Q: The convenient response to those who revile your religion is to return the favor. The more virtuous position however is to forgive. Forgiveness as you know, while less in virtue when compared to love, nevertheless, can result in love. Love, by definition, does not require forgiveness. What many Muslims today seem to forget is that ours is a religion of love and our Prophet, peace be upon him, was the Habib, the Beloved. How did love, the defining virtue of our community, come to be replaced by an urge to redress wrongs, to punish instead of to forgive?
From Seeker’s Digest
Sufism is a knowledge through which one knows the states of the human soul, praiseworthy or blameworthy, how to
purify it from the blameworthy and ennoble it by acquiring the praiseworthy, and to journey and proceed to Allah Most High, fleeing unto Him. Its fruits are the heart’s development, knowledge of God through direct experience and ecstasy, salvation in the next world, triumph through gaining Allah’s pleasure, the attainment of eternal happiness, and illuminating and purifying the heart so that noble matters disclose themselves, extraordinary states are revealed,
and one perceives what the insight of others is blind to.
– Muhammad Amin Kurdi
From Al Miftah
Western “Apologetic Islam”
On the 17th of August a question was asked
“How should we treat non Muslims who are hostile or just ignorant and don’t treat us as they should, should we be confrontational and demand our rights etc”
The Shaykh responded, “No, demand Allah’s rights only.”, stating that we should not be demanding our own rights and whenever we could sacrifice our own prestige we should not hesitate to do so, but whenever something was for Allah swt we should stand up for it, as the Shaykh said “this is the way”.
The Shaykh continued: “Don’t compromise your deen, because of them (the non Muslims). Don’t do anything because of them and don’t. refrain from anything because of them, but just speak your truth”
He told the listeners to get over the idea that Islam needs people (in the form of new adherents) and so, Islam should be modified to be made more palatable for the non Muslims, he said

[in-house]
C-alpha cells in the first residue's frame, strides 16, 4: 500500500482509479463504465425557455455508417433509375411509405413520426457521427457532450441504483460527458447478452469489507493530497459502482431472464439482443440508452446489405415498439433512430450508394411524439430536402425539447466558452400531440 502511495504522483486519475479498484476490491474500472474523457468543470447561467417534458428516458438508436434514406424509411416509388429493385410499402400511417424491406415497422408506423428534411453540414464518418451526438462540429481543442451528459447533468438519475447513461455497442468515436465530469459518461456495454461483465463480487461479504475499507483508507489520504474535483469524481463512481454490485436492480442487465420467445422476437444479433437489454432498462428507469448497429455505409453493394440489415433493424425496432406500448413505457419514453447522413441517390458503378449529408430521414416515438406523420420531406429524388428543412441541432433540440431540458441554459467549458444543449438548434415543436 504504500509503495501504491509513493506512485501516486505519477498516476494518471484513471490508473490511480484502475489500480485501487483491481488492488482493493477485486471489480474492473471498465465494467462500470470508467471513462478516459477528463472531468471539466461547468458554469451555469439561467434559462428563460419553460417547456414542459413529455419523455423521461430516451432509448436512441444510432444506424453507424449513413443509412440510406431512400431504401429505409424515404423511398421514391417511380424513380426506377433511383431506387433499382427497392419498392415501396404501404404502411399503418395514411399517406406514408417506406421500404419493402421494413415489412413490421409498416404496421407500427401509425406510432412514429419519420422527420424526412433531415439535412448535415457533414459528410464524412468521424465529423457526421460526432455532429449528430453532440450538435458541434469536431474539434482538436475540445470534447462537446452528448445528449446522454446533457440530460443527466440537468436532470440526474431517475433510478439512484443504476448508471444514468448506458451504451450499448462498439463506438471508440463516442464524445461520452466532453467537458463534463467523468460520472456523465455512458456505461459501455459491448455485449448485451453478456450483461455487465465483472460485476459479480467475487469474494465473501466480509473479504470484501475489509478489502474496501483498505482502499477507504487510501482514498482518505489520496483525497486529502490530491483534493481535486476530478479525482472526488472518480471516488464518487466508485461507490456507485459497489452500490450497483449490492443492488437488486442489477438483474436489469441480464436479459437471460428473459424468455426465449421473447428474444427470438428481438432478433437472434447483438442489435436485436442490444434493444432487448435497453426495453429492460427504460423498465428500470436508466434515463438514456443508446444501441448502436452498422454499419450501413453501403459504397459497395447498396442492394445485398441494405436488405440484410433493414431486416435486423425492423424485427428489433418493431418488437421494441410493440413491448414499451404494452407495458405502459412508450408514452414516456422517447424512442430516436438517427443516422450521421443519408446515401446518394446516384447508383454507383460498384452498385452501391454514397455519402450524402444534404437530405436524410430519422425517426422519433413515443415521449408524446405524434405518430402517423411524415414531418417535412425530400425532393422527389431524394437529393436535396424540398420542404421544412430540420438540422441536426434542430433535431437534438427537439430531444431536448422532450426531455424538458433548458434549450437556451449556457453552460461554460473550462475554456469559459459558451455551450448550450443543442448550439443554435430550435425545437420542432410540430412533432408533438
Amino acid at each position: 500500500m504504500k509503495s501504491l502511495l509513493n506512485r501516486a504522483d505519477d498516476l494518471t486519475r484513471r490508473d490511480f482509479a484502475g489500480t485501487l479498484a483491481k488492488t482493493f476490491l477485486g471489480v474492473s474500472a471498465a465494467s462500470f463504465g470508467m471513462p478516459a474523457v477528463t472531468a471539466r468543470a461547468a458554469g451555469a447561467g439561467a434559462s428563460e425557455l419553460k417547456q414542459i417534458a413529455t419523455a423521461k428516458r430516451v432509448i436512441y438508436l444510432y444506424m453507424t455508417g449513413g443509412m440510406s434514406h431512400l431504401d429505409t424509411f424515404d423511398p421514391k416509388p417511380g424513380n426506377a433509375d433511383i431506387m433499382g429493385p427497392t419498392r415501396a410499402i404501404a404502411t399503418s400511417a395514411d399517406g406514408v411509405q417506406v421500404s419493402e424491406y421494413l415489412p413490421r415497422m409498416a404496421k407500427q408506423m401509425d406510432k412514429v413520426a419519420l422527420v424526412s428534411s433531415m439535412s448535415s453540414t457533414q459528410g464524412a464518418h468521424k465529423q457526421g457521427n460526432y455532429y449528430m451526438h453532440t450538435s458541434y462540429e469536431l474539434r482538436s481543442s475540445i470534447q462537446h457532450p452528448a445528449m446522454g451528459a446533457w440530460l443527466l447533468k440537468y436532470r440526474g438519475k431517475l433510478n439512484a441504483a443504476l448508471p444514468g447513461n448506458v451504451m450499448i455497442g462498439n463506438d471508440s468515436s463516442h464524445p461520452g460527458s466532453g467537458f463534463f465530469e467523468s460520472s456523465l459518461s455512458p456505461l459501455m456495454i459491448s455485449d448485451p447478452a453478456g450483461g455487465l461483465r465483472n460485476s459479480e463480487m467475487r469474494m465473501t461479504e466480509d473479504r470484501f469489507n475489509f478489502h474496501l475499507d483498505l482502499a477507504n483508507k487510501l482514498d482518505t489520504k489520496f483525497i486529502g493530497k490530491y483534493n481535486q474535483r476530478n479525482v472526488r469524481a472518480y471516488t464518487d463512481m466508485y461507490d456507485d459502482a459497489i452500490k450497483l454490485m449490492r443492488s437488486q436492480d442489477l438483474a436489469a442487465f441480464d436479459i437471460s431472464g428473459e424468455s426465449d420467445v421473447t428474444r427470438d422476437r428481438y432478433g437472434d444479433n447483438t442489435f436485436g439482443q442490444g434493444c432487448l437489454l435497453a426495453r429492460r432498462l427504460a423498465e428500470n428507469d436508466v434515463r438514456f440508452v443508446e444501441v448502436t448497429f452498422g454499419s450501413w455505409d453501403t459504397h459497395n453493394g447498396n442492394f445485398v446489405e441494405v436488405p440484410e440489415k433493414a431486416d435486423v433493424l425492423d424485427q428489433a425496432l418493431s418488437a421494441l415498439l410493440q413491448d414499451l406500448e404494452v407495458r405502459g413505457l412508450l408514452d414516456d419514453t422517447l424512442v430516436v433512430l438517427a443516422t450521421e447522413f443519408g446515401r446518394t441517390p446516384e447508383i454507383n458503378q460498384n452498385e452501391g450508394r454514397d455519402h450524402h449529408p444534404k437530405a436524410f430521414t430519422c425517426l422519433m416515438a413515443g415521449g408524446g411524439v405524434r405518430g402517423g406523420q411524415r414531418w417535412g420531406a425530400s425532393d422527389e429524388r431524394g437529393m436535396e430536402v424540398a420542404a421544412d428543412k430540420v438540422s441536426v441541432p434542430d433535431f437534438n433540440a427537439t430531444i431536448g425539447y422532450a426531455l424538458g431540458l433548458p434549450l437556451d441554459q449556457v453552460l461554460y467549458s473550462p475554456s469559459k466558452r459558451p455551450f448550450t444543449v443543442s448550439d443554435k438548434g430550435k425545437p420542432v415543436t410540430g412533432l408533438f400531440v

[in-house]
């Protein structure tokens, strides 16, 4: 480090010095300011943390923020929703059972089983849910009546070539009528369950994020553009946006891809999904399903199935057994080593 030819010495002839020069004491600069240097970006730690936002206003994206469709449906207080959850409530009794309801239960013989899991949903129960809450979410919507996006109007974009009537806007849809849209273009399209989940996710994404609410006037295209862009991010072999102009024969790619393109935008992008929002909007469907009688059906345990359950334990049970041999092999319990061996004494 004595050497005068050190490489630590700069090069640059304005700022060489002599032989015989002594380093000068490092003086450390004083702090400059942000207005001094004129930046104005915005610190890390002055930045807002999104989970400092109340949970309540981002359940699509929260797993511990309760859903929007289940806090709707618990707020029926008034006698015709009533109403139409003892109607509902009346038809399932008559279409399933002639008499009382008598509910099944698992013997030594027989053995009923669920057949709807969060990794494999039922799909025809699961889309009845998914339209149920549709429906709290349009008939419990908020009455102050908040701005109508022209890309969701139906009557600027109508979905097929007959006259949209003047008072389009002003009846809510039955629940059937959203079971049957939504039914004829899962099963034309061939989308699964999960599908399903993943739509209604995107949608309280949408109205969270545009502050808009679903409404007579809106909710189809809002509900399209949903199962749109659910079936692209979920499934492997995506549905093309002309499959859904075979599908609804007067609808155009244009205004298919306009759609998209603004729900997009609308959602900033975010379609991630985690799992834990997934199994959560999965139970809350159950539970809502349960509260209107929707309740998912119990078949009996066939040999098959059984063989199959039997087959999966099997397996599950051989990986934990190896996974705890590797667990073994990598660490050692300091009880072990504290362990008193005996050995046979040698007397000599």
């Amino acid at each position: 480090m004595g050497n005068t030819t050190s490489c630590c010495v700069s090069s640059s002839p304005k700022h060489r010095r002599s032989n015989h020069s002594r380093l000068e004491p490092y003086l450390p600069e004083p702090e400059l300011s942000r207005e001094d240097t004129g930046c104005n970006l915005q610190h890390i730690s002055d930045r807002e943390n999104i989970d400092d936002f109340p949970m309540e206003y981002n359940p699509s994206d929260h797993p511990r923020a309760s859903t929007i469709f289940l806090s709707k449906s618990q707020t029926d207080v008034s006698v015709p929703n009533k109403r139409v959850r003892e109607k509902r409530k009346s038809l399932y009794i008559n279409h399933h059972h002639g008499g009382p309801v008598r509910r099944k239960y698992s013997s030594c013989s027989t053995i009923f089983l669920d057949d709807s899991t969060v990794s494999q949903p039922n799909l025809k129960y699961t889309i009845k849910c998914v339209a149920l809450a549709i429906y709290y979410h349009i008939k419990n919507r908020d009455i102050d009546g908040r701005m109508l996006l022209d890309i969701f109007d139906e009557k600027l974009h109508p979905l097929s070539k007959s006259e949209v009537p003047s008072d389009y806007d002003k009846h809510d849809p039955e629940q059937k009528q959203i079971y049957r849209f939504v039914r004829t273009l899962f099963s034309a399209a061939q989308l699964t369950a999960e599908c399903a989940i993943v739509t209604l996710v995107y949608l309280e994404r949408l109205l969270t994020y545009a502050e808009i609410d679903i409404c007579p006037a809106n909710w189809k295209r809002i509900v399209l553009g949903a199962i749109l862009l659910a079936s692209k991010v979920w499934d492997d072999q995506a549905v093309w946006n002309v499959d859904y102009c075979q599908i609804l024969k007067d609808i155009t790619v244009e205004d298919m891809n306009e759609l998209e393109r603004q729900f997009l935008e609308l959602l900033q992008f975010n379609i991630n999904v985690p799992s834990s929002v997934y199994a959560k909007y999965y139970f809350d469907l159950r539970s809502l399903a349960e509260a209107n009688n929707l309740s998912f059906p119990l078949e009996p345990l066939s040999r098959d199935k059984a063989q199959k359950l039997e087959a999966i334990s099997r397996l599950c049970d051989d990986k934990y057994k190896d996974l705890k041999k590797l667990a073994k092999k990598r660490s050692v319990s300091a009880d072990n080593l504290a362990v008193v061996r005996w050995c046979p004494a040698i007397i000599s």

“Get over the idea that the truth needs people, So we have to water it down enough so everybody can accept it. Yeah .. Islam is really just flower power. Islam is really just a new health cereal like granola Islam is anything you want.”
The Shaykh said that whoever hears this from among the non Muslims will be disgusted with the Muslims and with Islam, rather Muslims should say: “No, Islam is the haq. Islam is the truth, and this is the way it is. Like it. Don’t like it. Here it is.“
One reaches Allah Most High by ten:
1. Repenting from all things unlawful or offensive;
2. Seeking Sacred Knowledge in the amount needed;
3. Continuously keeping on ritual purity;
4. Performing the prescribed prayers [fard] at the first of their times in a group prayer (and praying the confirmed sunnas [sunna mu’akkada] associated with them);
5. Always performing eight rak’as of the nonobligatory midmorning prayer (al-duha), the six rak’as between the sunset (maghrib) and nightfall (’isha) prayers, the night vigil prayer (tahajjud) after having risen from sleeping, and the witr prayer;
6. Fasting Mondays and Thursdays;
7. Reciting the Koran with presence of heart and reflecting on its meanings;
8. Asking much for Allah’s forgiveness (istighfar);
9. Always invoking the Blessings on the Prophet (Allah bless him and give him peace); and
10. Persevering in the dhikrs that are sunna in the morning and evening.